Today I read yet another news item about police raiding a cannabis factory where they seized x number of cannabis plants with an estimated street value of y. I have no idea how they decide the “street value” of a cannabis plant so I thought I should investigate. I did a Google search for police “cannabis plants” “street value” and went through the first 100 of about 11,400 results. I was looking for reports of cannabis factory raids in the UK where the police gave both the number of plants seized and the estimated street value, but I also included some cases where police gave total figures over a certain time period or for a particular operation. Unsurprisingly all the reports were of indoor growing, usually in rented houses. Sometimes the wording was in the form “more than 1,000 plants” – I discounted these reports for not giving a specific figure but that still left me with 47 data points. They say a picture is worth a thousand words so before you get bored here is a chart I made:
As you can see, the most commonly used figure seems to be around £300 per plant. The smallest reported seizure was of 20 plants at a house in Lincoln in August 2007 “with some up to seven feet tall”. Unusually there was an estimate of the quantity of cannabis which they would have produced (about 2.8kg) as well as the so called “street value” which was given as £7,000, or £350 per plant. Towards the other end of the scale, in February 2009 police in Halesowen raided two properties in Claremont Street, finding an estimated 1,350 plants which they valued at about half a million pounds, or £370 per plant. Despite the difference in scale between these raids the claimed value per plant was very similar, but that was not always the case.
In April 2008 the Macclesfield Express reported that police had discovered what was believed to be one of Britain’s largest ever cannabis factories, housing 8,000 plants worth about £500,000 – a bargain at only £62.50 per plant. On the other hand, an article in a glossy magazine called PROPERTYdrum listed a number of raids including one in Telford in June 2010 in which £200,000 worth of cannabis plants were discovered – with a haul of only 200 plants they were apparently worth a whopping £1,000 each. Finally, there was a very recent report on the website of the Avon and Somerset Constabulary which mentioned Operation Viscount, targeting cannabis factories across Avon and Somerset. During this three month operation they claim to have seized 7,100 cannabis plants with an approximate street value of £6.6 million, a hefty £930 per plant.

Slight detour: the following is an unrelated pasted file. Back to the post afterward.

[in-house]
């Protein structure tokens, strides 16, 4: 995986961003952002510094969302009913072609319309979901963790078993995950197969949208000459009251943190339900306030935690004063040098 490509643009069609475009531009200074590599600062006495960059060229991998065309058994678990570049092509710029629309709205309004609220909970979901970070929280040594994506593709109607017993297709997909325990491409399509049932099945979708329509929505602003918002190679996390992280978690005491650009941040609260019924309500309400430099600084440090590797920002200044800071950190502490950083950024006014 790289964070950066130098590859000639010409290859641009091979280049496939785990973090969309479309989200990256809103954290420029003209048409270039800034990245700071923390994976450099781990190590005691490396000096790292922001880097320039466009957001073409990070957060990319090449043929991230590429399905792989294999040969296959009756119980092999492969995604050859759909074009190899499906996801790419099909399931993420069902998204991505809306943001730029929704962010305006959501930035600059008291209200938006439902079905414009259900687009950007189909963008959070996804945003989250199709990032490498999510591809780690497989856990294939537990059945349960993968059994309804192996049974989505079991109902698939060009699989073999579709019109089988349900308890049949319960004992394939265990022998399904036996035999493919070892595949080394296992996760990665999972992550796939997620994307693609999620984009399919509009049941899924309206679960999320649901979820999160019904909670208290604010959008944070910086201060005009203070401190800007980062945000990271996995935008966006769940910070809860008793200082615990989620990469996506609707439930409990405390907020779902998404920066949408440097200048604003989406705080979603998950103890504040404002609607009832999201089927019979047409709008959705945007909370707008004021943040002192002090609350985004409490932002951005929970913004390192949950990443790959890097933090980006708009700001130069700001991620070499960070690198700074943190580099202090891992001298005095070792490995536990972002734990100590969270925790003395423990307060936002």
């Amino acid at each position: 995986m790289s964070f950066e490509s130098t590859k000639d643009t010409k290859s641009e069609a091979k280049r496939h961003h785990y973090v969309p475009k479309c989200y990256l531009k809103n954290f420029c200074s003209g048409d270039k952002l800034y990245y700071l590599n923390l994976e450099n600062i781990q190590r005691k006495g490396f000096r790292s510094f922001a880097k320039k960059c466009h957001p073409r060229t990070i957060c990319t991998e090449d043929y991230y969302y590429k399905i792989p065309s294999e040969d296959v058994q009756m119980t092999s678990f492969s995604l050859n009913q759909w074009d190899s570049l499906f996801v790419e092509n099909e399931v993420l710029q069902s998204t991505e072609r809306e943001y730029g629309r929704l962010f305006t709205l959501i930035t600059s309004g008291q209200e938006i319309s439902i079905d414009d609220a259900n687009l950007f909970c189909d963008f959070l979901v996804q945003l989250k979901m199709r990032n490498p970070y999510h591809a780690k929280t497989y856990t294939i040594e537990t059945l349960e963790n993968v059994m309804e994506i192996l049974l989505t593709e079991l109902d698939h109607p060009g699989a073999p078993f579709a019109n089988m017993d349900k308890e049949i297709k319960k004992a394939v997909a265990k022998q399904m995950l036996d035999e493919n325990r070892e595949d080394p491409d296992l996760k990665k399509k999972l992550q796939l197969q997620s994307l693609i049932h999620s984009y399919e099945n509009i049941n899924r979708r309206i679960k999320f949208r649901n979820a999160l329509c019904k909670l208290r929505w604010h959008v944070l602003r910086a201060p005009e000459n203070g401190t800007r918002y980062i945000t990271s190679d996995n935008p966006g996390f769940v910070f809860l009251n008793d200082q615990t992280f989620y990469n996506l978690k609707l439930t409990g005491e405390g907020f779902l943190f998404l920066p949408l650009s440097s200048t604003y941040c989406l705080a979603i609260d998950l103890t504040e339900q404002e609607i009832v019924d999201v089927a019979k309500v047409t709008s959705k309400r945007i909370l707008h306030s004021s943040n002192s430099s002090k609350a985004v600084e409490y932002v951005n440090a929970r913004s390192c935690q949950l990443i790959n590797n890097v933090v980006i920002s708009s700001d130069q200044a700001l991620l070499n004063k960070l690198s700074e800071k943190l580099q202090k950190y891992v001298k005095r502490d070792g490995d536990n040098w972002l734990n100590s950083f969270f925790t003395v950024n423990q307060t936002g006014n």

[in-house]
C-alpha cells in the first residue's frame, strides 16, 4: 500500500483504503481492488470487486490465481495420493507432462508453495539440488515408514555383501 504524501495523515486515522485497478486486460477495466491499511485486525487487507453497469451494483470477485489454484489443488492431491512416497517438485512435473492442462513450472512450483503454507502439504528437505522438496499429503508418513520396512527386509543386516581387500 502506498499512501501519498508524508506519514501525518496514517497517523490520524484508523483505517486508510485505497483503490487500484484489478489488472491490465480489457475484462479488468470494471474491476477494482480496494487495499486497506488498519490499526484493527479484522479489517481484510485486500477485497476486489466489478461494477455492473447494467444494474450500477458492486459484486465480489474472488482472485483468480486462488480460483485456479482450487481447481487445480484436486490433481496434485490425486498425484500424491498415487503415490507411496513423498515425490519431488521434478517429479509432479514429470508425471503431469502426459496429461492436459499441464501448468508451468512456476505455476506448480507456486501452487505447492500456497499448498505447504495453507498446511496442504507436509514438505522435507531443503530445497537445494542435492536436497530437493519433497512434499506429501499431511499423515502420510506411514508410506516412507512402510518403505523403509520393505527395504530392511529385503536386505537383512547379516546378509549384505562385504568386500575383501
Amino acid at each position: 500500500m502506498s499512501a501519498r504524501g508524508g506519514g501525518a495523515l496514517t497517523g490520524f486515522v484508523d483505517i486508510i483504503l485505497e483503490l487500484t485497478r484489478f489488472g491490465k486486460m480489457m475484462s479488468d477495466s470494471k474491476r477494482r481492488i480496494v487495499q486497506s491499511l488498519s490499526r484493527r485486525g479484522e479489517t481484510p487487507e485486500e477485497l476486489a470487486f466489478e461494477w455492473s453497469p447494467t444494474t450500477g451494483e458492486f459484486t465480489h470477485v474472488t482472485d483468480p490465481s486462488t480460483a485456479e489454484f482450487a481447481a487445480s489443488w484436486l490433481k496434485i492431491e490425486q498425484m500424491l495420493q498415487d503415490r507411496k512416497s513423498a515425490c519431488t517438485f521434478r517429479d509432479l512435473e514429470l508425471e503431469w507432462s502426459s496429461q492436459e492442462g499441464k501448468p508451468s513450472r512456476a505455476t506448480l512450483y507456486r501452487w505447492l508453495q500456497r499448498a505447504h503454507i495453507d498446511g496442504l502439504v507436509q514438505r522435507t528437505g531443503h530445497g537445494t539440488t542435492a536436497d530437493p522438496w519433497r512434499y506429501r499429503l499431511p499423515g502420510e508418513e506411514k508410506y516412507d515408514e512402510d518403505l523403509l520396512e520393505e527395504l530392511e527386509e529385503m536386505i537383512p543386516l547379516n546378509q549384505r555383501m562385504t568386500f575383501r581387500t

In reality this is complete nonsense. Young plants are almost worthless because the only people who would be interested are growers, and they get them essentially for free by taking cuttings from a mother plant. Even a mature plant is not going to be worth much unless it is ready to harvest and the grower would not obtain “street value” for the crop because it would be sold wholesale to a distributor. Furthermore, a lot of growers are presumably using the “sea of green” method which packs a large number of plants into a small space at the expense of a low yield per plant. In reality I would be surprised if seized plants were worth more than £30 on average.